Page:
We have recently done a few jobs on timber doors, which although not normally fitted to new builds are still fairly common in older properties. Here is some advice if you have a timber door on your house. Timber doors are traditionally fitted with two different types of locks: night latches (commonly referred to as Yale locks) and mortice locks (commonly referred to as Chubb locks). Mortice locks come as either deadlock or sash lock variants, sash locks have a latch as well as a deadbolt and therefore require handles where as deadlocks only have an escutcheon for the keyhole. Recently multipoint locks, as fitted to UPVC doors, designed for wooden doors have become available. If your door has a multipoint lock fitted please refer to UPVC door security advice.

  If your door has a night latch and / or a mortice lock fitted is it secure or do the locks need upgrading or do you require additional security measures? All night latches should meet BS 3621 and if you have glass panels within arms reach of the lock it should require a key to open from the inside, to prevent burglars breaking the glass and opening the door using the handle on the lock. Your door should also be fitted with a mortice lock in addition to a night latch or two mortice locks if no night latch fitted. The two locks should be fitted approximately one third and two thirds of the way up the door. Mortice locks should have 5 levers and meet BS 3621 standards, just because it says so on the faceplate does not mean that the lock meets the standards it may have been changed and the old faceplate reused. If your door is too thin to accept a mortice lock you can fit a rim lock which is surface mounted and should meet the sam standards. If your locks do not meet the standers your insurance may not be valid.As fitting mortice locks involves removing timber from the door the door is weakened, it is therefore recommended to fit reinforcing plates to the door around the locks. A metal strip can also be installed behind the staple of a rim lock or night latch.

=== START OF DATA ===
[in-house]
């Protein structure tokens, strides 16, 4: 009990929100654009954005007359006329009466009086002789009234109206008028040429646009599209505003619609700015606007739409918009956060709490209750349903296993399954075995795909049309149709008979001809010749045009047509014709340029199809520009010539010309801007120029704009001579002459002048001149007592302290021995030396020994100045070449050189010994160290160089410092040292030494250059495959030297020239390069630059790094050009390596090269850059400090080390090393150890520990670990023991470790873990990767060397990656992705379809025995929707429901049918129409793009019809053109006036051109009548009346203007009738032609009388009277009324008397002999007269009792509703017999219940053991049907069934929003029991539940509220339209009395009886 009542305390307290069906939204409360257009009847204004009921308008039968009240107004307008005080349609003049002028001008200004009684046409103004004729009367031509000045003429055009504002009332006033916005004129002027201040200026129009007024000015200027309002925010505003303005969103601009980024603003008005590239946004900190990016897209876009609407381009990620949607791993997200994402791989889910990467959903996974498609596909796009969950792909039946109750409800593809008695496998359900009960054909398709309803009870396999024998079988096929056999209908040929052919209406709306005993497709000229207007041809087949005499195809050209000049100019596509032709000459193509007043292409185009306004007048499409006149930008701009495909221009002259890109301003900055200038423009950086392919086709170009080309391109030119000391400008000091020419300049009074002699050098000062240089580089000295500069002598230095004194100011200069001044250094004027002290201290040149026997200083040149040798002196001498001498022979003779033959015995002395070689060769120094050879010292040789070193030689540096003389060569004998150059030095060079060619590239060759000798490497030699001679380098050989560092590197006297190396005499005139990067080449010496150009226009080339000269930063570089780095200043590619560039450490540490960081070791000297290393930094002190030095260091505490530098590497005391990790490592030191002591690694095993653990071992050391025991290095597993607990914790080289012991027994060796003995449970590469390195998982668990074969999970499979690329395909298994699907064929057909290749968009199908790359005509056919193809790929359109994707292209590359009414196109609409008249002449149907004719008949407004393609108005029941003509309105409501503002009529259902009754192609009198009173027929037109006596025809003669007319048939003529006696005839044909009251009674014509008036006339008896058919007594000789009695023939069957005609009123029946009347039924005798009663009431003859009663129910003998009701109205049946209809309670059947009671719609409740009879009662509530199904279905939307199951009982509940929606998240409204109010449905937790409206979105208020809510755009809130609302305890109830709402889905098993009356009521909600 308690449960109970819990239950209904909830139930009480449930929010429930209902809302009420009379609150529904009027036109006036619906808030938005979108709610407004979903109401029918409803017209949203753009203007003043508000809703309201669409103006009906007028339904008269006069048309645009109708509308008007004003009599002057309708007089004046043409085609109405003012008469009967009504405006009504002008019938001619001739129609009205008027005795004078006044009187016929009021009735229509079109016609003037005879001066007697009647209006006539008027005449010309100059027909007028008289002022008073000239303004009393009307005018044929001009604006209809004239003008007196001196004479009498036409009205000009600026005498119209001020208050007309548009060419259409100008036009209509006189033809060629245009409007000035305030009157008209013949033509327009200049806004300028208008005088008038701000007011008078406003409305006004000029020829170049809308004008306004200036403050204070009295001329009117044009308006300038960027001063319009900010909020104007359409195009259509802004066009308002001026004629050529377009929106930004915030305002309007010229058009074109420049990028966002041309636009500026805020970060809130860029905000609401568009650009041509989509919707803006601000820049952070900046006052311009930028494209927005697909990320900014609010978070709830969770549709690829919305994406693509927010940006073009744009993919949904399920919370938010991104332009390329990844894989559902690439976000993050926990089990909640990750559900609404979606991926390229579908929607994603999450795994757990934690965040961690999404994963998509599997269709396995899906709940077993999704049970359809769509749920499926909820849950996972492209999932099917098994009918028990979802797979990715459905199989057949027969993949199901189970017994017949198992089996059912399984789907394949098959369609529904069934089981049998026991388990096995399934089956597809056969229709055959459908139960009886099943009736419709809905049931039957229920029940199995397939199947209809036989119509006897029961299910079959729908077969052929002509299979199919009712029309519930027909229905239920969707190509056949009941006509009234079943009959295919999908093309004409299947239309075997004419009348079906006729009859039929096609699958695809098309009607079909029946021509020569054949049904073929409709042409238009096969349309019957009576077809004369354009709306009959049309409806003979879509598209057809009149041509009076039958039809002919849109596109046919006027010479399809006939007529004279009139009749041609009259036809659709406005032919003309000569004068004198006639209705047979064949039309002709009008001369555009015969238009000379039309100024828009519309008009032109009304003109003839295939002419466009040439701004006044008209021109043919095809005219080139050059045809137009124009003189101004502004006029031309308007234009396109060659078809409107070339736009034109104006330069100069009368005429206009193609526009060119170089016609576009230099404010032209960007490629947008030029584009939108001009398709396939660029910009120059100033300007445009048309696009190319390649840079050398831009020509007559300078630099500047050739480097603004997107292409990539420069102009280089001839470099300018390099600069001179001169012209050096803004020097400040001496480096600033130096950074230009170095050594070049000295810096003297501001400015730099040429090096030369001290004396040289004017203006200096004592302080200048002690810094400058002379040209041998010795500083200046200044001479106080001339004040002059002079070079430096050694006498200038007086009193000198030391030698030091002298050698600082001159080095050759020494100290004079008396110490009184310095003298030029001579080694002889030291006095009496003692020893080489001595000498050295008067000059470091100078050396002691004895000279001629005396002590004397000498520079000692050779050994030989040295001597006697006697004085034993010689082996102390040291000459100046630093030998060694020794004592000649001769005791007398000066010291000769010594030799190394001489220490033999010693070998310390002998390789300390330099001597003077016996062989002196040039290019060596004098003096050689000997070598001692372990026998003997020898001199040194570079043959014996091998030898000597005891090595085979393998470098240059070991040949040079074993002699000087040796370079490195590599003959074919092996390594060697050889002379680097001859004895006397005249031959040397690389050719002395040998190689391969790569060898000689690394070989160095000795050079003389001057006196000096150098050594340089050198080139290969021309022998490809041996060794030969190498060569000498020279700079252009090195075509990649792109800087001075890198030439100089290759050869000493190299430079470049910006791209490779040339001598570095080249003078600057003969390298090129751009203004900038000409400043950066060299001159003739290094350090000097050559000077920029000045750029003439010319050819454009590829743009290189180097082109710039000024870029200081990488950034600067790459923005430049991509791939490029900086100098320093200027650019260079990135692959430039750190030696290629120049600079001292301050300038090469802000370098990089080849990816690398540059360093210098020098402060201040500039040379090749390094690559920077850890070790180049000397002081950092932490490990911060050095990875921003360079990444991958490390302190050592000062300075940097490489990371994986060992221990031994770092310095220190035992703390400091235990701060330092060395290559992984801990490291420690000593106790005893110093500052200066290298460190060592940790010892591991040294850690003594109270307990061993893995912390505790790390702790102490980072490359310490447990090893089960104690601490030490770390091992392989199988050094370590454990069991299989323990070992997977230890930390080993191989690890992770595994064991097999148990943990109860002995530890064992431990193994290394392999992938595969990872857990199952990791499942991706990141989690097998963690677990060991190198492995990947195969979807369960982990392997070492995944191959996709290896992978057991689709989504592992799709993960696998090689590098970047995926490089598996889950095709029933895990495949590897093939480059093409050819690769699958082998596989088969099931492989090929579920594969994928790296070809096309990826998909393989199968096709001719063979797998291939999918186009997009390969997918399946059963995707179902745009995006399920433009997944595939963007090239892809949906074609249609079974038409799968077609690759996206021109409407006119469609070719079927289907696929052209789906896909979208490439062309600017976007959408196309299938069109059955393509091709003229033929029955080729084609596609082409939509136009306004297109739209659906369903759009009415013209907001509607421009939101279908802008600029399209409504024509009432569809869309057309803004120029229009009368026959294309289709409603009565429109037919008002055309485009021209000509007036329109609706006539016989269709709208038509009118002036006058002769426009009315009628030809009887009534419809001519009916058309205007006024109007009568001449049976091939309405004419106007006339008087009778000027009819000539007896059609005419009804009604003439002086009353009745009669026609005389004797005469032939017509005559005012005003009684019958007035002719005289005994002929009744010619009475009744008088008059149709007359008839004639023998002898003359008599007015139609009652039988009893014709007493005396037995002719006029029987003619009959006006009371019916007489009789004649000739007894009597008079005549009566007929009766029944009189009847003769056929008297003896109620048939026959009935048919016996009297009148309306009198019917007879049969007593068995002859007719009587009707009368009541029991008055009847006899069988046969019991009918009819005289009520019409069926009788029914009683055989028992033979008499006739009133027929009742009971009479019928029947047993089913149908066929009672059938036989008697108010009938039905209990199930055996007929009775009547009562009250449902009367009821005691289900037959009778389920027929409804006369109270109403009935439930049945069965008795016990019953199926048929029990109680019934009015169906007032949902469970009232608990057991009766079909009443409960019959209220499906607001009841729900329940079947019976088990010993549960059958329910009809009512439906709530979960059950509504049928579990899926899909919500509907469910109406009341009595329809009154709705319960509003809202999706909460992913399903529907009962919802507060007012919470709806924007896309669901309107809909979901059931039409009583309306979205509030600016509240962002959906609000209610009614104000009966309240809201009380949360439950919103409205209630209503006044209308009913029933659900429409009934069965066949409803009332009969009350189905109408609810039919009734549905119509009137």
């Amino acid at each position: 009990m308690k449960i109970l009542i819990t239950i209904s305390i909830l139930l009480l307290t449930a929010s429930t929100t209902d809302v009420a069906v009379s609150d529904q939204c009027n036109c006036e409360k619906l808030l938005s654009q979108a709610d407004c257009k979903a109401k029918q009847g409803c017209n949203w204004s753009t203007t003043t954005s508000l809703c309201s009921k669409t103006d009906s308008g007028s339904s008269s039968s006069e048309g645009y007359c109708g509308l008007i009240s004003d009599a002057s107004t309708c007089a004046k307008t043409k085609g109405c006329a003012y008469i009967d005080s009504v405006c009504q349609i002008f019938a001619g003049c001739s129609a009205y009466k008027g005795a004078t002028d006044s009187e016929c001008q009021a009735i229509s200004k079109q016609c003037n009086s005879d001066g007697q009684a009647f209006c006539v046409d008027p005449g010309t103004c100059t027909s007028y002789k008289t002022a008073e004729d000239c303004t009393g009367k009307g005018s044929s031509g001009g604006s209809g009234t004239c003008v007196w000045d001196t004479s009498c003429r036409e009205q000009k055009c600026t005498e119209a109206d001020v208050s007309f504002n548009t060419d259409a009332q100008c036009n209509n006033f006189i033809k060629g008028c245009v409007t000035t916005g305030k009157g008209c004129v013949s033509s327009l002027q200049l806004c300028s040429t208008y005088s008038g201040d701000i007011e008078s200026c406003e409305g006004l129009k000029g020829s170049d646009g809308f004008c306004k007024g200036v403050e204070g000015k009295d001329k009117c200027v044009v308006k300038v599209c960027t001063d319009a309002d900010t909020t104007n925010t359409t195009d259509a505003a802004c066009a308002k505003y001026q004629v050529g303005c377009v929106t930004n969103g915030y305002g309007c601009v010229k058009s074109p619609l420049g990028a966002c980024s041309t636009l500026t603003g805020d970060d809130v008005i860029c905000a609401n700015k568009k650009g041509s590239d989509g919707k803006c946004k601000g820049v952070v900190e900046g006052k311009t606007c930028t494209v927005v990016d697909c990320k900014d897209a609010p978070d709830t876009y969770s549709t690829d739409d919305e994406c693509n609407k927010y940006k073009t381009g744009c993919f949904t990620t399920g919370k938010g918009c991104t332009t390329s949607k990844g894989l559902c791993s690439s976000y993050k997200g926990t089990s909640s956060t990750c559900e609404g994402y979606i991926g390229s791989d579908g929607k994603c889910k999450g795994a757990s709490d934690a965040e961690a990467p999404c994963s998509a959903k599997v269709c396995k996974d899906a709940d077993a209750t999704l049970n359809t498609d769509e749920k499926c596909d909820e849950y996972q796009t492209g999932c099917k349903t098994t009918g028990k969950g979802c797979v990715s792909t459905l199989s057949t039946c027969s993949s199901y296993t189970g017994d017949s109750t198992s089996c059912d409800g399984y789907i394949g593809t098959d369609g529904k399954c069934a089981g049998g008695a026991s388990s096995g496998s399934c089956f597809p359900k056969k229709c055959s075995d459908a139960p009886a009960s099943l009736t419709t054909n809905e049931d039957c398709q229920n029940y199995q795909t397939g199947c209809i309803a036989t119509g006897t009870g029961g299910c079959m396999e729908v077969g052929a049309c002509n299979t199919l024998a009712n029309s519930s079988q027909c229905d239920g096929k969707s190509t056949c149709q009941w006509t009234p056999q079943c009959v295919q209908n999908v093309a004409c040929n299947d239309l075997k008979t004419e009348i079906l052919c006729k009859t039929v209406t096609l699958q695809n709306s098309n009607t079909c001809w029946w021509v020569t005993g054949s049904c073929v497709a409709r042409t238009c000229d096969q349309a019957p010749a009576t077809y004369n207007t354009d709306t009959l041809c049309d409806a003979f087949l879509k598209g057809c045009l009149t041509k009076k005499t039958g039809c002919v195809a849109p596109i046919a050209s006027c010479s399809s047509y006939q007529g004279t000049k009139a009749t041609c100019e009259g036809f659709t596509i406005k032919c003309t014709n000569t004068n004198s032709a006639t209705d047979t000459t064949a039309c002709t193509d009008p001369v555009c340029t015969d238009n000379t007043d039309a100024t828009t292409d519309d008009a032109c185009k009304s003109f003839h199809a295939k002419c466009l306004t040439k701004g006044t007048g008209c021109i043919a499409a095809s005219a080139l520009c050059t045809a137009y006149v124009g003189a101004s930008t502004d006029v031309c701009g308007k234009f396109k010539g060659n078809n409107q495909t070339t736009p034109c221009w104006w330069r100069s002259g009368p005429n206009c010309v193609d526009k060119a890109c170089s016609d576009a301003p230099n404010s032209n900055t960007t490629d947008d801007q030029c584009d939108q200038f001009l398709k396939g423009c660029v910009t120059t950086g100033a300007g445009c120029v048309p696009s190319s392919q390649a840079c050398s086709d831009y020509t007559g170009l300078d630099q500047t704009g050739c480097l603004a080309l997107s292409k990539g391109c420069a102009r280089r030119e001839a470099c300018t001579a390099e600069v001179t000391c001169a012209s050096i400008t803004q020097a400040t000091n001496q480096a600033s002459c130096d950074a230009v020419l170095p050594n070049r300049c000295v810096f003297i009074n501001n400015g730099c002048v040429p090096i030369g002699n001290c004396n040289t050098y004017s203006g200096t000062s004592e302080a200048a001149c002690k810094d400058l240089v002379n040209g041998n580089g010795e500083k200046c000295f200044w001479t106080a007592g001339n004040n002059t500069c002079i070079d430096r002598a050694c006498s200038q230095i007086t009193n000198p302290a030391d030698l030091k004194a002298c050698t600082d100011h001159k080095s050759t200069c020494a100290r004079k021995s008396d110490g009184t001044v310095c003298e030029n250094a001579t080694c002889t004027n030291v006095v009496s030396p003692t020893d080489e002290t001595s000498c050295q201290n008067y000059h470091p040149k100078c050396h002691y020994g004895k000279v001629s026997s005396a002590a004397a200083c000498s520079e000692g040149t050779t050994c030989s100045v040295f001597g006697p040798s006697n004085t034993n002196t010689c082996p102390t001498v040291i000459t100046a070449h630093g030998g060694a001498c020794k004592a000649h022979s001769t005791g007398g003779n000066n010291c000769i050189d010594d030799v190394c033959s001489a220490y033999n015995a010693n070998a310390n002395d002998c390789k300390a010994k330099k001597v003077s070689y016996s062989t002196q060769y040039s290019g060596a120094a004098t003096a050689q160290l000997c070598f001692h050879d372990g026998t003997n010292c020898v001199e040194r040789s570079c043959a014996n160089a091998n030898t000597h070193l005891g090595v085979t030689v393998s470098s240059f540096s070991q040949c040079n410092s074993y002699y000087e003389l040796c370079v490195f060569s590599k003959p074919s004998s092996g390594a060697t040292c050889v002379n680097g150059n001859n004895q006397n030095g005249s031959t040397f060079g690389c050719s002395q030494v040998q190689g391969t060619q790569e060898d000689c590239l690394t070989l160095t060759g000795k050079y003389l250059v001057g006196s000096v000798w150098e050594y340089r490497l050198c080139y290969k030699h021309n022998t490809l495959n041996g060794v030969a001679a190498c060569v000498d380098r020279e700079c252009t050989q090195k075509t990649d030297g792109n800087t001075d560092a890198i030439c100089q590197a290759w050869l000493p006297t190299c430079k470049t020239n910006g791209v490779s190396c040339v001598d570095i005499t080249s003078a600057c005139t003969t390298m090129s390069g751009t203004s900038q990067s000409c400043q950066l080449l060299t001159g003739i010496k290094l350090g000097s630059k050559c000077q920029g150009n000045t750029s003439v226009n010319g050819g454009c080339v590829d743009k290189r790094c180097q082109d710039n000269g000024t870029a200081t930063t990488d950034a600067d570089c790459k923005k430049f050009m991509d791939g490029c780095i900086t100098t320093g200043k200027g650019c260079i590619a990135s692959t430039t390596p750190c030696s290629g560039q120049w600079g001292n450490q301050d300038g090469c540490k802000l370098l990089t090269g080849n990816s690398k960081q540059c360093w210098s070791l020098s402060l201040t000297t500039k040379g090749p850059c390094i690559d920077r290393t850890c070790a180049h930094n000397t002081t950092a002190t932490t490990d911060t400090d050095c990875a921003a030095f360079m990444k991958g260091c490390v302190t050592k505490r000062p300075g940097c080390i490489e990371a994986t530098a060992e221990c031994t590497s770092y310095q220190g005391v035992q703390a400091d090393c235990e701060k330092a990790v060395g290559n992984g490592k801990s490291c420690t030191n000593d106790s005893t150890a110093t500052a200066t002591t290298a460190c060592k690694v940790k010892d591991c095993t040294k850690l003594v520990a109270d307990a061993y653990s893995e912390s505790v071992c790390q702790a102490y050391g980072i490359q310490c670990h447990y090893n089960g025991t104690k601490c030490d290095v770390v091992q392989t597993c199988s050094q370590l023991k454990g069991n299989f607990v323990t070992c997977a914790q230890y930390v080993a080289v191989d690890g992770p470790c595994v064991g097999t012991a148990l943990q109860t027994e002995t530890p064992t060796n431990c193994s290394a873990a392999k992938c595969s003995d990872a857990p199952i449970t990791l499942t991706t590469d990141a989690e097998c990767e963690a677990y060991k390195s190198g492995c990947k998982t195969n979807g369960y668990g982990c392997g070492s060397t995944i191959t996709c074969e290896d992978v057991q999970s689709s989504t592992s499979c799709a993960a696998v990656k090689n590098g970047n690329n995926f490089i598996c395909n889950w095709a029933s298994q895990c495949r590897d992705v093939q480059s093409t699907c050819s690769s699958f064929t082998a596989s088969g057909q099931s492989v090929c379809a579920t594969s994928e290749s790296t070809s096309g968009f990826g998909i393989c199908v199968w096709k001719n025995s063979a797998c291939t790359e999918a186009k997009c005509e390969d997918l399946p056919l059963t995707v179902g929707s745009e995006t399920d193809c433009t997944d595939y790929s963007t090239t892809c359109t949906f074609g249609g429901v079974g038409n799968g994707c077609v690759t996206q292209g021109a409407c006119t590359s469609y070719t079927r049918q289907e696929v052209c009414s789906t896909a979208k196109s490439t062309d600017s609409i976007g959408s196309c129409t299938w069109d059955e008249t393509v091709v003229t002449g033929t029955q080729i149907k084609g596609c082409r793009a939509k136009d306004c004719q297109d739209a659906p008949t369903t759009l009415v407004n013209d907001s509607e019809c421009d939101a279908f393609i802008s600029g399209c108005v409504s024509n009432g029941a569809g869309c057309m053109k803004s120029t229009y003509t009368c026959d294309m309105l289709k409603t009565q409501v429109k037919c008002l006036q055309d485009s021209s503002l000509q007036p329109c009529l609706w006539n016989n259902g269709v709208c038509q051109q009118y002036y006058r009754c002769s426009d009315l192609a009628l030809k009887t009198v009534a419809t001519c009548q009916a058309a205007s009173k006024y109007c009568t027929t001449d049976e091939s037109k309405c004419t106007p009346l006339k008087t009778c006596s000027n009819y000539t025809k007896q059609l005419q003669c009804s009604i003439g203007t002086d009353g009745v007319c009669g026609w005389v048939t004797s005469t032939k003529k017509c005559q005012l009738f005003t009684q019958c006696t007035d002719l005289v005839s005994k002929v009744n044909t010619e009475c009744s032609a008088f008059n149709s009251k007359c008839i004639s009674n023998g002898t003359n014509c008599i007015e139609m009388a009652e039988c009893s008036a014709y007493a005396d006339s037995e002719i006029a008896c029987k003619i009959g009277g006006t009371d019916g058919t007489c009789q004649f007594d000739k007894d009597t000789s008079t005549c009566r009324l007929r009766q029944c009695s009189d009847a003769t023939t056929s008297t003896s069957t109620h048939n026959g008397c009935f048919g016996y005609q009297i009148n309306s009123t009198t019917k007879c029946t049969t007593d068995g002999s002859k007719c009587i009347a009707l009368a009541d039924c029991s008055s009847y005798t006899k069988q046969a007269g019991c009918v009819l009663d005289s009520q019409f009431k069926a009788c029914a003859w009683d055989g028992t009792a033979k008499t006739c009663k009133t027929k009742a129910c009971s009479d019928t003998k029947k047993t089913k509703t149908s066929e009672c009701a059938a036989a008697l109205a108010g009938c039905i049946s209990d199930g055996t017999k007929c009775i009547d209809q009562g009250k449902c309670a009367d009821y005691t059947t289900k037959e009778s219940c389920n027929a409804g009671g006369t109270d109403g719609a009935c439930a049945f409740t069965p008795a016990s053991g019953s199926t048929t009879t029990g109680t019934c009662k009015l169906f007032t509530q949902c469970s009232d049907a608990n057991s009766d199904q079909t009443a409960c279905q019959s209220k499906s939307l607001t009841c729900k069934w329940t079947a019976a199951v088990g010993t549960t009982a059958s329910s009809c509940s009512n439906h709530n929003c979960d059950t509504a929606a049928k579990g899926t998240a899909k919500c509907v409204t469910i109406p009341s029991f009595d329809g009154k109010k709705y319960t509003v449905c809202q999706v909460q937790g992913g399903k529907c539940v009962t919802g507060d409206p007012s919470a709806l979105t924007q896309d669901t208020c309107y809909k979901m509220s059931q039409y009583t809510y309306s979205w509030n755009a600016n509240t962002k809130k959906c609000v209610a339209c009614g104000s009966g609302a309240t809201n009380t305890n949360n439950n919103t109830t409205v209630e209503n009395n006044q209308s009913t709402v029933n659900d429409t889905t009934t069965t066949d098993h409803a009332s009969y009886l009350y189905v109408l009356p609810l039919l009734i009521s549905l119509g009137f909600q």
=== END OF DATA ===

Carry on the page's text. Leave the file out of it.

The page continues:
Extra security measures can be installed to improve security further. Hinge bolts can be fitted to the hinge side of the door to prevent the door being kicked in, or levered open if an outward opening door. Rack bolts can fitted to the top and bottom of the opening side of the door. A door chain or door restrictor should be fitted to prevent the door being forced open by intruders when you answer the door. A door viewer allows you see who is at the door if it has no glazed panels. An identity card slot allows visitors to pass ID cards in to you without you having to open the door if you do not have a letterbox. Letterboxes can have devices fitted to prevent them opening too far to restrict people "fishing" for keys through the letterbox.